Surveys show that more and more clients are complaining that their accountants are not proactive or innovative enough – but they can change that, according to futurist Daniel Burrus.
In a keynote address to the Fall Meeting of Council of the American Institute of CPAs, held here, Burrus warned attendees that the profession’s traditional focus on the historical and backward-looking might put it at risk. “Why is the windshield bigger than the rearview mirror?” he asked.
“You need to stop working out of hindsight, and start working out of foresight,” he said, and then debunked the objection that the future is inherently more uncertain than the past, and not susceptible to prediction. “In a world of uncertainty, I can actually be certain about a lot,” he said. “For instance, I’m certain we’ll all be really busy.”
More seriously, he explained an approach to thinking about the future that can yield actionable, reliable ideas, by breaking the future down into “hard trends” and “soft trends.” Hard trends are inevitable and unstoppable – the progress of the seasons, the aging of the Baby Boomers, the rolling out of scheduled provisions in already-passed legislation like the Affordable Care Act – and there are far more of them than you might think. Soft trends are those that can be changed – he cited the relative decline in young accountants taking the CPA Exam, which can reversed – and while they can be valuable, they are not as useful or as reliable as hard trends, which can form the basis of whole new service lines or entire businesses.
Burrus recommended that everyone in the profession start devoting some time to thinking along these lines: “Spend an hour a week unplugging from the present, and plug into your future.”
“I’m excited about this profession and where we’re going,” he concluded. “Rather than sitting back, we can look to the future. We can make the profession more future-focused and future-relevant.”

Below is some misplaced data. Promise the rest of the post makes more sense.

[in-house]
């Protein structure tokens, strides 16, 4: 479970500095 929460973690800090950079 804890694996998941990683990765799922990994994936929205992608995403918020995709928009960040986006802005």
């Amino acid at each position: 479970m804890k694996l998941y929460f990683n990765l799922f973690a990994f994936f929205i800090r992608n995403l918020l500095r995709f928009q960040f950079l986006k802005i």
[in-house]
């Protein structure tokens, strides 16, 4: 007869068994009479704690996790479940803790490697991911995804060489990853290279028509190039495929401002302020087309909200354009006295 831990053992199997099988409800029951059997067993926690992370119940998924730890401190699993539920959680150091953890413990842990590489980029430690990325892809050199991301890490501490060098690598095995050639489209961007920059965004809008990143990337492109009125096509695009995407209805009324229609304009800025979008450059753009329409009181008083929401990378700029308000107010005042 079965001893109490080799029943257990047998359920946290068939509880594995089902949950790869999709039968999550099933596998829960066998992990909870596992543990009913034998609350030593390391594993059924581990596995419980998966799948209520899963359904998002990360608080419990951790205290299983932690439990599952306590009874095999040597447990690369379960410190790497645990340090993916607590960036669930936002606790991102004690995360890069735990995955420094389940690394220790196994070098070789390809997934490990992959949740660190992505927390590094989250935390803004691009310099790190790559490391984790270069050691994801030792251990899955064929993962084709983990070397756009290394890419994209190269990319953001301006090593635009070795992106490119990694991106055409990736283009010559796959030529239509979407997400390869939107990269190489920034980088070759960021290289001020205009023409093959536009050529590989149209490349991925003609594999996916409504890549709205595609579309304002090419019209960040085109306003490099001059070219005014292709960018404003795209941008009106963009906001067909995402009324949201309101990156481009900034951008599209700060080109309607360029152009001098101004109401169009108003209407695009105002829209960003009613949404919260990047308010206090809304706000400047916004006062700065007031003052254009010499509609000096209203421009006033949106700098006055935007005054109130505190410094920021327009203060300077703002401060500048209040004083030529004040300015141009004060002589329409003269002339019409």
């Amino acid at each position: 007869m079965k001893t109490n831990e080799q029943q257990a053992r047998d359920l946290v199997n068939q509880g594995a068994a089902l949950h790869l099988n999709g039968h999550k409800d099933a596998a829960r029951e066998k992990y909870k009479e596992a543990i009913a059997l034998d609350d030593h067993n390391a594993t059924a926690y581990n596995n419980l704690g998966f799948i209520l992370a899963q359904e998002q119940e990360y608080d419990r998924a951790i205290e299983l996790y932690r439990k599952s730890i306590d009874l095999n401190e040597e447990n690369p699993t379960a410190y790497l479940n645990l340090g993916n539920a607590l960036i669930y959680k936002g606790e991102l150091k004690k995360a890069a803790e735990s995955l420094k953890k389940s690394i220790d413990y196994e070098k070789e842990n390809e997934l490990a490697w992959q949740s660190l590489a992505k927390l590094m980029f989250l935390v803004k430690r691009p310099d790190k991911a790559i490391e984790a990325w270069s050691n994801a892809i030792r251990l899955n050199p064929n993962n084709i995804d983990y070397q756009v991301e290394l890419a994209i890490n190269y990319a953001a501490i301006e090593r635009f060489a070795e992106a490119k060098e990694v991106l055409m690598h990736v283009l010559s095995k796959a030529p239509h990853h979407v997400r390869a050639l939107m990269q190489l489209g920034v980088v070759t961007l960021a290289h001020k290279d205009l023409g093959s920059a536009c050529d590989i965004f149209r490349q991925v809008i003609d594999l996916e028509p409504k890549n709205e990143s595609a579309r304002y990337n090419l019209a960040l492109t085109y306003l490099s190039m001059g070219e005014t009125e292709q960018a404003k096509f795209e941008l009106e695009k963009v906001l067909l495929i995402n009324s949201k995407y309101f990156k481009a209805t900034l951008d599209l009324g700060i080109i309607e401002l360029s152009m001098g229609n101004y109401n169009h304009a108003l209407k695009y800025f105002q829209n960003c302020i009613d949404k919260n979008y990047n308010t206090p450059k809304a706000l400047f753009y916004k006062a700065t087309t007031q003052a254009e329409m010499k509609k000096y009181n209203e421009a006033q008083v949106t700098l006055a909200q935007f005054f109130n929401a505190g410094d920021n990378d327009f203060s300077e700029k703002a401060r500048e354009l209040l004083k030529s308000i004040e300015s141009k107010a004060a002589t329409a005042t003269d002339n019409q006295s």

The Anticipatory Organization
Discerning the difference between hard and soft trends is at the core of a new online learning system, The Anticipatory Organization: Accounting and Finance Edition, being rolled out by the Business Learning Institute and the Maryland Association of CPAs in partnership with Burrus.
“The Anticipatory Organization learning system is about being able to anticipate change, rather than just reacting,” Burrus said in an interview with Accounting Today. “It’s about anticipating problems for our own firms and for our clients; anticipating disruptions before they have a chance to disrupt our clients’ businesses; anticipating customer needs before they express them; and anticipating game-changing opportunities before they happen.”
In short, easily digestible video modules that include reinforcing exercises, the program teaches accountants how to identify hard trends, anticipate disruptions, and turn them into business opportunities.
Four state CPA societies have already partnered with The Anticipatory Organization to offer the training program to their members, including the Colorado Society of CPAs, the Florida Institute of CPAs, the New Jersey Society of CPAs, and the Texas Society of CPAs.